Many musicians' life stories have two sides to them. In Bruce Kaphan's case, it might be closer to three or even four sides. While he has walked some "traditional" paths, similar to where many have trod (to the point of being cliché) he has also taken some side-trips and explored unusual paths, some which mark him as a pioneer, starting with, of course, his instrument of choice—the pedal steel guitar, an instrument so closely associated with country music that it may seem heretical to even consider it aligned with other genres. But, let's take a step back.
If you've been paying attention to contemporary instrumental music these days, you're getting used to seeing (or hearing) artists take their instruments and do unusual things with them, e.g. Jeff Pearce's Chapman Stick, Tom Heasley's tuba, Caryn Lin's electric violin, and a few others. Many of these folks get lumped into the cyclonic mishmash that ends up being labeled "ambient," or "new age music." With his album Slider–Ambient Excursions for Pedal Steel Guitar (Hearts of Space, 2000) Kaphan threw his musician's hat into this ring. The music on Slider unveiled a unique new personality for the pedal steel guitar, or as Kaphan states "…there are a few fringe [pedal steel] players such as myself who've taken it [the instrument] where I'm sure some of the 'purists' might assume 'it don't belong.'
In response to why he has chosen to pursue this singular musical vision, Kaphan relays his early love for the improvisatory ground-breaking fusion music which came out of the San Francisco scene, played by groups such as the Grateful Dead and Quicksilver Messenger Service, as well as the emergence at that same time of Indian music (helped along by the Beatles' bringing it to the mainstream public's attention). Finally, it was the instrument's specific qualities themselves, as Kaphan describes "…a fluid sound [which] provides an extremely rich palette for exploring all sorts of musical possibilities."
Just how did Bruce Kaphan, the exploratory pedal steel player, arrive at Hybrid, his second solo recording? Traveling a long, arduous, single-mindedly dedicated, and undeterred-despite-obstacles path, it would seem. Sure, along the way he had the usual flirtations with bands as a teenager, but Kaphan actually penetrated the music business more as a studio technician/engineer/producer and sideman (on, of course, the pedal steel guitar) than trying to be a "big name star" right out of the blocks. Well, it wasn't just happenstance as it turns out, but also his steely determination to make a legitimate living in the music business, whatever it took. This certainly flies in the face of many "ambient" musicians who pursue music more as a non-profitable hobby (while also ascribing the typical "starving artist" label to themselves). Kaphan was having none of that. Instead, he knuckled under and just kept plugging away (to the tune of more than 169 albums in his discography on which he either played or had in hand in production or engineering). As he states matter of factly "…the majority of my career path has been defined by the need to work to survive. I've done the work that came my way."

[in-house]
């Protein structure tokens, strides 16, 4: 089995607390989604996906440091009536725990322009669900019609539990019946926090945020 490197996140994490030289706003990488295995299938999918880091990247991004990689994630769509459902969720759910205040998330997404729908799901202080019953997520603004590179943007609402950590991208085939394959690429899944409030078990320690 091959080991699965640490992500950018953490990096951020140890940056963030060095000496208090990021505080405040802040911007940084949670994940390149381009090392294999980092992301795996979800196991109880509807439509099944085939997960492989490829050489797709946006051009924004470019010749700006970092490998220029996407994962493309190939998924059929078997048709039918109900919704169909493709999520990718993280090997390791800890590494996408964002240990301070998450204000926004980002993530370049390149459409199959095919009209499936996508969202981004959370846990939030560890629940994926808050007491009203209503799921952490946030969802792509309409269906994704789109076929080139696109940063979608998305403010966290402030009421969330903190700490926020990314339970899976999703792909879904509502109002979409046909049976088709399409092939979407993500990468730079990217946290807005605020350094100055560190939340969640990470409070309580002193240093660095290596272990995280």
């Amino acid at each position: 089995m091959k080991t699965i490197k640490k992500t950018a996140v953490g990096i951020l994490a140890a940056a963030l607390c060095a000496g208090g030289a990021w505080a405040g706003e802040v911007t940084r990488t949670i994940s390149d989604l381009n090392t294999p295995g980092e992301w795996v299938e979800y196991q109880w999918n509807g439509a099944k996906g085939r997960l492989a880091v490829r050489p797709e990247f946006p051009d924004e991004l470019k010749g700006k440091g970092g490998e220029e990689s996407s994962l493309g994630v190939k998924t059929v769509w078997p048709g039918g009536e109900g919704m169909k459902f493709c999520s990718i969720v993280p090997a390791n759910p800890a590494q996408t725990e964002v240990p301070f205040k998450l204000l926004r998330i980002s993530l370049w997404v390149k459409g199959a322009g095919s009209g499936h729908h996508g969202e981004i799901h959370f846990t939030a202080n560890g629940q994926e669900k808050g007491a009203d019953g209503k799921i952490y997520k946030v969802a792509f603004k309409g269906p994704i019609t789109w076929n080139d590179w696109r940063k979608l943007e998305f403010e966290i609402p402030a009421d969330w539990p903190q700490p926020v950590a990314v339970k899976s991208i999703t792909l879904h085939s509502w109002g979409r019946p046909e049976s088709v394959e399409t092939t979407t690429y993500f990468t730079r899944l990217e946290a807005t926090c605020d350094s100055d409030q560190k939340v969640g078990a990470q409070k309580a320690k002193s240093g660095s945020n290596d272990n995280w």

Bruce Kaphan's musical life story may contain some fairly typical components (if one has read many artist bios), e.g. took piano lessons, learned to play guitar, dabbled in pop/rock bands, proclaimed that discovering the Beatles "…changed my whole universe." However, upon close inspection, one observes that at many points in his life, he chose an alternate path. Perhaps the biggest deviation was his resolve to become a kick-ass-and-take-names pedal steel guitarist, one who has played with or recorded for some impressive names: REM, Jewel, The Black Crowes, David Byrne, Love and Rockets, and no less a genius than John Lee Hooker, not to mention his membership in the band American Music Club, about which Jason Ankeny (on allmusic.com) writes "…lauded San Francisco-based band [which] over the course of nine acclaimed albums…tied together the disparate strands of the American musical fabric — rock, folk, country, punk, even lounge schmaltz — into a remarkably distinct and riveting whole, creating a brilliant and cohesive body of work dappled by moments of haunting beauty and impenetrable darkness."
For those who've heard Slider, Hybrid will prove to be an ear-opening and mind-expanding experience as Kaphan is joined by numerous other musicians, including Jake Shimabukuro, David Immerglück, Matt Brubeck, Real Vocal String Quartet, Karl Perazzo, Salar Nader and others (whereas Slider featured one guest player on one track only) and the assembled musicians traverse a broad landscape of musical styles and moods (witness the presence of such disparate instruments as ukulele, tabla, cello, congas, piano, and fretless bass, not to mention Kaphan's own keyboards, guitar and pedal steel).
"My greatest ambition for my listeners is to be carried away by my music," Kaphan reveals. "Music has this incredible potential for connecting us with our inner selves…I feel very rewarded when I know I've helped someone enhance and enrich their inner life."